This handspun that I bought in Oberlin had been in deep, deep stash for three or so years, and I'm really happy with how it knit up.  I had three different balls of it, so I was worried that I'd have to alternate every two rows.  Instead, I used the three balls in order of their relative color composition, and it worked out that there's just enough color change to make subtle stripes.  I have no idea where I joined all of them in.


The weather in Seattle has just turned cold, so this scarf is just in time for chilly days.  I have a grey trench coat that I've been wearing, and I've been loving the mint green/dark grey combination lately.  I have a feeling that this scarf will get quite a workout in the next few months.

Pattern: My own
Needles: Size 9 Addi Turbos
Yarn: Handspun from Ginko Gallery, Oberlin, Ohio

Monday, October 3, 2011

FO Post: The Stella Blouse


Finally!  I started this blouse over two months ago, expecting it to go pretty fast.  I had obviously never worked with Kidsilk Haze before, because "oh, a sweater out of laceweight mohair in a month, yeah, totally!" is a rather large and dumb assumption on my part.

IMG_1282 - Version 2

The pattern is called, quite accurately, the Lace Blouse by Erika Knight, out of her book Glamour Knits. It's not shown on a body in the book, which is the only thing I'd love to see changed about the pattern.  I loved the little romantic details in this blouse: the little keyhole at the back neck, the little ruffle down the front, the lacy-but-fluffy effect of the mohair.  It screamed to be knit in pink.

I called it the Stella Blouse after my favorite vintage shop in Issaquah, Washington, which always has a fabulous selection of kicky little sweaters and gorgeous skirts and dresses.  Please note that the skirt I'm wearing in these pictures was purchased at Stella for about $50 and has been worn many, many times.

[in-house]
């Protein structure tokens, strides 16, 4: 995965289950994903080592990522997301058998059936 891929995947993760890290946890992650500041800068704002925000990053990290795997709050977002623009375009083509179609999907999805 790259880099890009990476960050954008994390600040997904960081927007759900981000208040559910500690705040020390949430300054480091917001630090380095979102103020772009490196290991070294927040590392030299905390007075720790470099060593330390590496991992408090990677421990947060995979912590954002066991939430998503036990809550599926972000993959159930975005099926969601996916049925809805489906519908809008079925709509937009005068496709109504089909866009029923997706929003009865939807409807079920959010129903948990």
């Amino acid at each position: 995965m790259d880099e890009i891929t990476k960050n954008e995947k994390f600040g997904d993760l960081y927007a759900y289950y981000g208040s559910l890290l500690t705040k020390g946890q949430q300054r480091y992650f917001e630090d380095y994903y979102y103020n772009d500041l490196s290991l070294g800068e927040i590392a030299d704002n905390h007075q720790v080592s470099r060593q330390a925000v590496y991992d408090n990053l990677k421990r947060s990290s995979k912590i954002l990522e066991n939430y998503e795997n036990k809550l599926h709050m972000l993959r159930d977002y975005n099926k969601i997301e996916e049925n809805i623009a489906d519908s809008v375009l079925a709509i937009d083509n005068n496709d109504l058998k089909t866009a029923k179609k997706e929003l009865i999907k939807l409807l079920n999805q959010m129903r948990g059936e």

I knit this version as a shop sample for Cultured Purls, the LYS where I currently work.  I tried to keep my modifications down so that customers who want to make it don't have to wade through a bunch of notes!  I still made a few, but hopefully they are minor enough that one can make his or her own call on whether or not to replicate them.


My little tweaks:

1.  I added one stitch to each edge of the cast-on on the front and back so that the charts had an extra stockinette stitch on each side to help with seaming.  When I hit the armholes, I cast off one more stitch than recommended on each side to get back to the right number, then continued exactly as written.

2.  I knit the body to 14.5" instead of 13.5".  I am large-busted and knit the 36" size to have about 2 inches of negative ease, which pulls the fabric horizontally and reduces the length, so the extra length is to compensate.  I really wanted to go for that whole 50's sweatergirl aesthetic, so I wanted my version to be pretty fitted.

3.  I omitted the knitted-on picots along the neckline and bottom, and replaced them with a crocheted picot.  I can't crochet my way out of a paper bag, so this was super simple: pick up one stitch to start, chain 3, connect to hemline with single crochet once every 3-4 stitches of the hemline horizontally, or every 5 stitches vertically (to your taste), continue around.  This created small, soft picots that are barely noticeable in the finished garment, but give it a bit of polish.

4.  I also omitted the recommended organza ruffle on top of the knitted ruffle.  I couldn't find a color of ribbon or silk that matched or complemented the color to my liking, so I left it off.


Other notes:

I seamed it up with a strand of wooly nylon.  The idea of seaming with Kidsilk Haze gave me hives just thinking about it, and wooly nylon was easy to match colors, had a bit of stretch to prevent constricting seams, and was a breeze to take out if I wanted to make adjustments.

A word to any prospective mohair-lace-knitters out there: always tink one stitch at a time, never take it off the needles and frog this stuff.  It snarls and breaks the moment you look at it sideways.  It takes a little longer, but the headaches it prevents will be totally worth it.  (Ask me how I know.  Hahahah.)

Annnnd lastly, when you're knitting the cute little ruffle down the front, be sure to mark the right side of your work.  The short-rows can get you a little turned around, especially if you look up for a minute, but marking with a split-ring marker or somesuch helps keep you oriented.

Overall, this was a fun little project that kept my attention fairly well.  I was a little worried there for a minute about the wearability of it, but throwing a camisole or slip under it and cinching with a belt does wonders!

Pattern: Lace Top by Erika Knight, from the book Glamour Knits
Needles: Size 2.5 (3.0 mm) US for cast-on, size 3 (3.25 mm) US Addi Turbo Lace 24" circulars for body and sleeves, size 2.5 bamboo DPN's for ruffle
Yarn:  Rowan Kidsilk Haze, color Blushes (583)
Yardage: 3.5 balls, or about 800 yards